Educational Testing

General Introduction

Since 1977, the Kelter Center has been helping children and adults become self-directed learners through teaching them basic academic skills such as reading and spelling, reading fluency and comprehension, vocabulary expansion, writing skills and mathematics.
In the last 30 years, researchers have discovered a great deal about how the brain works and how that knowledge can be translated into educational programs.  We teach students “how to learn”.

Testing Services

If  you have chosen to home school your child, you need to know at what grade level they are performing and what you need to teach and re-teach them.
The goal of our educational testing is to discover how children learn; what they know, what they confuse and what they don’t know in the areas of literacy and mathematics. We also are able to evaluate how they are learning/processing information and what gets in their way of learning efficiently.  
Some of our students have diagnostic labels,; gifted learners, learning disabled students, students with attention deficit disorder or students who have just not yet learned the basics.
The evaluation outlines educational goals and programs to meet those goals.

The Kelter Center has worked with children for 30 years in the areas of “learning to read” and “reading to learn”.   When we work with families, parents often ask, “What can I do at home to enhance my child’s reading skills?”
Research in the early development of reading clearly shows two areas that parents can have an impact upon:


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Children learn vocabulary words from the ages 3 to 7 at astonishing rates if they are “talked with” regularly and read to.
Let’s explore this “talked with” idea.  Sitting around the dinner
table together parents can ask questions like:
“What was the tastiest food you ate today, string beans or mashed potatoes?  Why did you pick mash potatoes? Why did you not pick string beans?”
What was your favorite activity in school today? Reading circle or your music class? Why?
Describe what you did this morning at school.  What did you do first? Next? Next? Last?

Notice that these questions are framed in a very structured manner.  Each question gives two possible answers or a framework for the child to organize their thoughts.  Questions should be followed with a “why” component.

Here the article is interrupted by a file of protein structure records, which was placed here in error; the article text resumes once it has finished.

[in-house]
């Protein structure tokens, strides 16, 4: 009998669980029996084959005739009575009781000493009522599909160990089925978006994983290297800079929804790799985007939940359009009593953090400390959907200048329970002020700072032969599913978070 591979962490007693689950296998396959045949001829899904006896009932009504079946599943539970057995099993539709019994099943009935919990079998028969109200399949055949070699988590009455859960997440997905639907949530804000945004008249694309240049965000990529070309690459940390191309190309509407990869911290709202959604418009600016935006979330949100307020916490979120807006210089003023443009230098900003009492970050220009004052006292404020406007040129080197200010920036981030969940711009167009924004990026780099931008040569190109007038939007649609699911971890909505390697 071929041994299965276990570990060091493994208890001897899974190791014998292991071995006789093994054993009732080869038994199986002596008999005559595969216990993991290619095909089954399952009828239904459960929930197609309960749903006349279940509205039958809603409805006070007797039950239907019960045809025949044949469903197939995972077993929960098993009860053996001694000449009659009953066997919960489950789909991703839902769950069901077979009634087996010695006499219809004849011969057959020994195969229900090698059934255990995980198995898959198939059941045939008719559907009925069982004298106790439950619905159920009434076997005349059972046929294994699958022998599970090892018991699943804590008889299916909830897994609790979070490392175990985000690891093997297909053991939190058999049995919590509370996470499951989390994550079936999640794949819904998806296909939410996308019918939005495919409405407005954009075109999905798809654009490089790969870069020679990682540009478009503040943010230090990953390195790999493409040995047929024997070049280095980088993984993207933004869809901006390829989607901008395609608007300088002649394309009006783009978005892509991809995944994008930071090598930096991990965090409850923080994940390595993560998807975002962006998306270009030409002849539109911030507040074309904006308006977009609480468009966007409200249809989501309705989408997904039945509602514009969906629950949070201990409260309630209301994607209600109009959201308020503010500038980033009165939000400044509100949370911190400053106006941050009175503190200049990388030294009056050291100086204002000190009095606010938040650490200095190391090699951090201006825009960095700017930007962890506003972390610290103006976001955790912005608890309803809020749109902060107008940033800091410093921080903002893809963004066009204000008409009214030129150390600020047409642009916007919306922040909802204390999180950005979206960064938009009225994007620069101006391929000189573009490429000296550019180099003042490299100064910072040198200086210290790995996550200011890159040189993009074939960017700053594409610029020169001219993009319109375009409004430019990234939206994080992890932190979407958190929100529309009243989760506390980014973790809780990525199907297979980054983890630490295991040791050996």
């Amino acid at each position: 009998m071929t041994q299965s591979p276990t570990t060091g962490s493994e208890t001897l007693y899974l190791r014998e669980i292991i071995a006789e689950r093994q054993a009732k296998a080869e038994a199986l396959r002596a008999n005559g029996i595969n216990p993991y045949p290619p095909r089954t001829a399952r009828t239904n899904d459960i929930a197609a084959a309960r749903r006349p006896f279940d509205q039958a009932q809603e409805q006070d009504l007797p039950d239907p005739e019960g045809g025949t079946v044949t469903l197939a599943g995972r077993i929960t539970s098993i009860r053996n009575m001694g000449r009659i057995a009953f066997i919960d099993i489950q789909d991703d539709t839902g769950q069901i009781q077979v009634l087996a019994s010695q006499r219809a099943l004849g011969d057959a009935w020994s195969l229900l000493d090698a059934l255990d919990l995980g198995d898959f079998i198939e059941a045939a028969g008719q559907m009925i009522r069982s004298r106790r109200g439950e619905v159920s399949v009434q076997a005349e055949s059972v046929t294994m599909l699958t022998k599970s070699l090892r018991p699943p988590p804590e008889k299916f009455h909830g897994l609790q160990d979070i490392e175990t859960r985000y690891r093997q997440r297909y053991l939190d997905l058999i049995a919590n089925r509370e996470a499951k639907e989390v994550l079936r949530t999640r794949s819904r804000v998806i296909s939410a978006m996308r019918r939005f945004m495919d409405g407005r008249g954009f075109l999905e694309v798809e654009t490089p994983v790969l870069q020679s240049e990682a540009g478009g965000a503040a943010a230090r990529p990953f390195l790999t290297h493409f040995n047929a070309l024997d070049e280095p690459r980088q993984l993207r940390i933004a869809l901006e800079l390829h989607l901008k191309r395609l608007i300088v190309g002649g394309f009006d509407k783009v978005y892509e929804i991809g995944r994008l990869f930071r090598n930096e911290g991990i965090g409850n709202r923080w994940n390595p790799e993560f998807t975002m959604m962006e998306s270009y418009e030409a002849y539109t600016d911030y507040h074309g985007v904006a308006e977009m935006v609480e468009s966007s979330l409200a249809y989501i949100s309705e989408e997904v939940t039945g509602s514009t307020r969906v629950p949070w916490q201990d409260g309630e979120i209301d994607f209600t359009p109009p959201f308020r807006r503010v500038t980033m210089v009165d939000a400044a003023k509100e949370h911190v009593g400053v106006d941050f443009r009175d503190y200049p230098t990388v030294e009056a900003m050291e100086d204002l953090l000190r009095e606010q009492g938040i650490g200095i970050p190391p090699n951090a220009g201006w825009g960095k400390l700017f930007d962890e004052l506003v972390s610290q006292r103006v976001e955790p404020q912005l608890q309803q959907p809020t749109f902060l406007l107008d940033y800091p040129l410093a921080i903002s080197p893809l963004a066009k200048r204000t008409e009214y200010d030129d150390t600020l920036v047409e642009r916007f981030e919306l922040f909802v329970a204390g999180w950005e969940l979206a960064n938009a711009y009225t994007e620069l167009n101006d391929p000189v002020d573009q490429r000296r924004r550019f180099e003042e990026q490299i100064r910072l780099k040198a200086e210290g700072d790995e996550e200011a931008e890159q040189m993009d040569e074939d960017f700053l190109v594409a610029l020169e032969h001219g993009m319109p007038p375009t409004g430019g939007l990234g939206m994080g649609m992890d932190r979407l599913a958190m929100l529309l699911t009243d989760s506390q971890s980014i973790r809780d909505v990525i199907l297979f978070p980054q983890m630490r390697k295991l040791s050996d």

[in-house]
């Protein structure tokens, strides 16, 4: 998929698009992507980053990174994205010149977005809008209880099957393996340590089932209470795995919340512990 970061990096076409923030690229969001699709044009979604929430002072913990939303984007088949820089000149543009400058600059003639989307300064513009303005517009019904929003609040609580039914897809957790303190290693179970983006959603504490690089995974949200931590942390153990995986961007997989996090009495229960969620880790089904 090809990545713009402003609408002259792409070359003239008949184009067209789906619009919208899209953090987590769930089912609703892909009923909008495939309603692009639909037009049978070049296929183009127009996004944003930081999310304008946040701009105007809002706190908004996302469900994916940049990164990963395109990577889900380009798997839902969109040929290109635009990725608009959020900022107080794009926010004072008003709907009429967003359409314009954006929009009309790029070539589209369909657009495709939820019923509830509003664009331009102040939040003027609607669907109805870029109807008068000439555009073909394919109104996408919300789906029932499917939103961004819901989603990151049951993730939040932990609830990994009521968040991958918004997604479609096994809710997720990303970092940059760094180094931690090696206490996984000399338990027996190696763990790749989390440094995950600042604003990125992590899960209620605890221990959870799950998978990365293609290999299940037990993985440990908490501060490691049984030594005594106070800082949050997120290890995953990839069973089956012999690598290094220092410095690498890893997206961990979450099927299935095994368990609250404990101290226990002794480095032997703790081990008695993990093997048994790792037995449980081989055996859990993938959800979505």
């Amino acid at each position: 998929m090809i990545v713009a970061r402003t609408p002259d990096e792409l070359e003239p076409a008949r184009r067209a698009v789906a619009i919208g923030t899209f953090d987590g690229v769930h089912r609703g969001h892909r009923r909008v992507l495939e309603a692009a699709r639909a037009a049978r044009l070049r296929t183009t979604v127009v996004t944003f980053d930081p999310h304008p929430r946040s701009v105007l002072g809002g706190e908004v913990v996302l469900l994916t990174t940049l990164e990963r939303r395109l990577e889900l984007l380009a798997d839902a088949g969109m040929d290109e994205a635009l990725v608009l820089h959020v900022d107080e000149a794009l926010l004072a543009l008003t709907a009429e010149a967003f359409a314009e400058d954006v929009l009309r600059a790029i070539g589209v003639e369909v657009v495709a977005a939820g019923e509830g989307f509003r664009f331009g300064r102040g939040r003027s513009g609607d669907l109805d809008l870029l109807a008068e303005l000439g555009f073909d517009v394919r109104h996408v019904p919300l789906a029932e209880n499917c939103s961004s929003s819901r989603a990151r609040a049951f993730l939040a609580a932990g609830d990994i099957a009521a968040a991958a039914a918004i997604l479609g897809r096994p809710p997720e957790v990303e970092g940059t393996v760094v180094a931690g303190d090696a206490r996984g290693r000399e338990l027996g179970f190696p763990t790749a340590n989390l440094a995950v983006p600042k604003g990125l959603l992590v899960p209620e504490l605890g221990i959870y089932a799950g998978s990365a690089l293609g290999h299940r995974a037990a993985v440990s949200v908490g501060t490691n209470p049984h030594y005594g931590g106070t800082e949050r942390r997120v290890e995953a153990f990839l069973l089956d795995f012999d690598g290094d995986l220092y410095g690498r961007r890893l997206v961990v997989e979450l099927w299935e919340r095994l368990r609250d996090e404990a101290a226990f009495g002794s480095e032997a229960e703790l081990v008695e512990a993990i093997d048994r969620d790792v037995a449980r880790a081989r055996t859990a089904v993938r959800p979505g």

Most children’s books have very sophisticated vocabulary and ideas.  When reading a book to your son or daughter, it would be helpful to read it to yourself first.  Ask yourself,
            “What are the key ideas in this book?”
            “Who are the characters? What do they look like, act like, talk like?”
            “When is this taking place?”
“What words do I want my son or daughter to learn from this book?”

Once you have answered these questions, you can create an informal introduction to your reading session that will prepare your child to better understand the book.
Here’s an example using the book, “Pink and Say” by Patricia Polacco.
“This book is about two teen-age boys who go to fight in the Civil War.  They are both terribly frightened by the fighting.  Say is injured and Pink helps him.  Let’s read this book to see how Pink does this.”

Then as you read, every page or two you can ask, “What did Pink do now to help Say?”
Patricia Polacco has used some very descriptive verbs in this book.  Before and/or  during the time you are reading with your child you can bring these words to life by doing some activities.  Three of these verbs are

All these actions describe how Pink and Say are moving, because Say is injured.  When one of these words comes up in the story you should create a “kid friendly” definition and have your child pantomime the action.

If you want to find age and grade appropriate books, two excellent resources are Reading Zoo and The Children’s Book World on Pico Boulevard in West Los Angeles.
If you want to learn  more about active,  interesting way for your child to learn to read and spell, contact us at the Kelter Center, 310-312-1056 or visit our website at,




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